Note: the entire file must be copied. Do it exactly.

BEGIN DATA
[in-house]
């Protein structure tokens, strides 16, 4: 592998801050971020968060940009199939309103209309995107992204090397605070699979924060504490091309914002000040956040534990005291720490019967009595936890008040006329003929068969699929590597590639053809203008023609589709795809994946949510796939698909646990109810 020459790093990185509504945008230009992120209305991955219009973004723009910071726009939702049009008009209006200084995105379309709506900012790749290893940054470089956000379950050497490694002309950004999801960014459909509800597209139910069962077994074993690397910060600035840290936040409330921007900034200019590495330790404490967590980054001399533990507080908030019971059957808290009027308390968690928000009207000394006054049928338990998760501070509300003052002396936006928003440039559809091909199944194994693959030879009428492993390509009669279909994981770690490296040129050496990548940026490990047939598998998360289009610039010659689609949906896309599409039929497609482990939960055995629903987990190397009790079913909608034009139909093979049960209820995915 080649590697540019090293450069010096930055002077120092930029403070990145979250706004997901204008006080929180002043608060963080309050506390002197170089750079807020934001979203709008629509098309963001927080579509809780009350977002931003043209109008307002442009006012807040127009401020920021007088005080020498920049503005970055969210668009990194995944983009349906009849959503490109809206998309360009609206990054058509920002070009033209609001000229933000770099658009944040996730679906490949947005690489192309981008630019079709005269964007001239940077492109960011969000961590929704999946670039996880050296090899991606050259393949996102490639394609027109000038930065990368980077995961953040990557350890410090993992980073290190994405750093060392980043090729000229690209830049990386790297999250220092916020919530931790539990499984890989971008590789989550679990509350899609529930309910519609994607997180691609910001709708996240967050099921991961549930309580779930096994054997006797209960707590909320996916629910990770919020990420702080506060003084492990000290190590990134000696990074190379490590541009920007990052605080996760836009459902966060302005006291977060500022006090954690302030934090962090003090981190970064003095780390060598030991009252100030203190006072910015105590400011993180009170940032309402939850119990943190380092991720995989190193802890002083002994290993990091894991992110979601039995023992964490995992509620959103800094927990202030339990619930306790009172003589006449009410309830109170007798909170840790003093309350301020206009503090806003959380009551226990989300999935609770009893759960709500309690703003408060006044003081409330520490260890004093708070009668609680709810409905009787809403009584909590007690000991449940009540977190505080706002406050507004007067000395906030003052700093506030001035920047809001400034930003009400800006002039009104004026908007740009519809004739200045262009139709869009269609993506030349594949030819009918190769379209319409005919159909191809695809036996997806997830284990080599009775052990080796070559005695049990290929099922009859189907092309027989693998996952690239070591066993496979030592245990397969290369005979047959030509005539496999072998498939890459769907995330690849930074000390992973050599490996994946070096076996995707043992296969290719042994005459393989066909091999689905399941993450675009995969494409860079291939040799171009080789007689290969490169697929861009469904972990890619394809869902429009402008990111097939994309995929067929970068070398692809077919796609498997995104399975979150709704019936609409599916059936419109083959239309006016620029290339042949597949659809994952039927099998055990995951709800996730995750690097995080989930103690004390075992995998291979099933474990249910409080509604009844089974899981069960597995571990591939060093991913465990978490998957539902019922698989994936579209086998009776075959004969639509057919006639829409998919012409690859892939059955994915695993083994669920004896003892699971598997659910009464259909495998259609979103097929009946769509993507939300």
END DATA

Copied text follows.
[in-house]
């Protein structure tokens, strides 16, 4: 592998801050971020968060940009199939309103209309995107992204090397605070699979924060504490091309914002000040956040534990005291720490019967009595936890008040006329003929068969699929590597590639053809203008023609589709795809994946949510796939698909646990109810 020459790093990185509504945008230009992120209305991955219009973004723009910071726009939702049009008009209006200084995105379309709506900012790749290893940054470089956000379950050497490694002309950004999801960014459909509800597209139910069962077994074993690397910060600035840290936040409330921007900034200019590495330790404490967590980054001399533990507080908030019971059957808290009027308390968690928000009207000394006054049928338990998760501070509300003052002396936006928003440039559809091909199944194994693959030879009428492993390509009669279909994981770690490296040129050496990548940026490990047939598998998360289009610039010659689609949906896309599409039929497609482990939960055995629903987990190397009790079913909608034009139909093979049960209820995915 080649590697540019090293450069010096930055002077120092930029403070990145979250706004997901204008006080929180002043608060963080309050506390002197170089750079807020934001979203709008629509098309963001927080579509809780009350977002931003043209109008307002442009006012807040127009401020920021007088005080020498920049503005970055969210668009990194995944983009349906009849959503490109809206998309360009609206990054058509920002070009033209609001000229933000770099658009944040996730679906490949947005690489192309981008630019079709005269964007001239940077492109960011969000961590929704999946670039996880050296090899991606050259393949996102490639394609027109000038930065990368980077995961953040990557350890410090993992980073290190994405750093060392980043090729000229690209830049990386790297999250220092916020919530931790539990499984890989971008590789989550679990509350899609529930309910519609994607997180691609910001709708996240967050099921991961549930309580779930096994054997006797209960707590909320996916629910990770919020990420702080506060003084492990000290190590990134000696990074190379490590541009920007990052605080996760836009459902966060302005006291977060500022006090954690302030934090962090003090981190970064003095780390060598030991009252100030203190006072910015105590400011993180009170940032309402939850119990943190380092991720995989190193802890002083002994290993990091894991992110979601039995023992964490995992509620959103800094927990202030339990619930306790009172003589006449009410309830109170007798909170840790003093309350301020206009503090806003959380009551226990989300999935609770009893759960709500309690703003408060006044003081409330520490260890004093708070009668609680709810409905009787809403009584909590007690000991449940009540977190505080706002406050507004007067000395906030003052700093506030001035920047809001400034930003009400800006002039009104004026908007740009519809004739200045262009139709869009269609993506030349594949030819009918190769379209319409005919159909191809695809036996997806997830284990080599009775052990080796070559005695049990290929099922009859189907092309027989693998996952690239070591066993496979030592245990397969290369005979047959030509005539496999072998498939890459769907995330690849930074000390992973050599490996994946070096076996995707043992296969290719042994005459393989066909091999689905399941993450675009995969494409860079291939040799171009080789007689290969490169697929861009469904972990890619394809869902429009402008990111097939994309995929067929970068070398692809077919796609498997995104399975979150709704019936609409599916059936419109083959239309006016620029290339042949597949659809994952039927099998055990995951709800996730995750690097995080989930103690004390075992995998291979099933474990249910409080509604009844089974899981069960597995571990591939060093991913465990978490998957539902019922698989994936579209086998009776075959004969639509057919006639829409998919012409690859892939059955994915695993083994669920004896003892699971598997659910009464259909495998259609979103097929009946769509993507939300």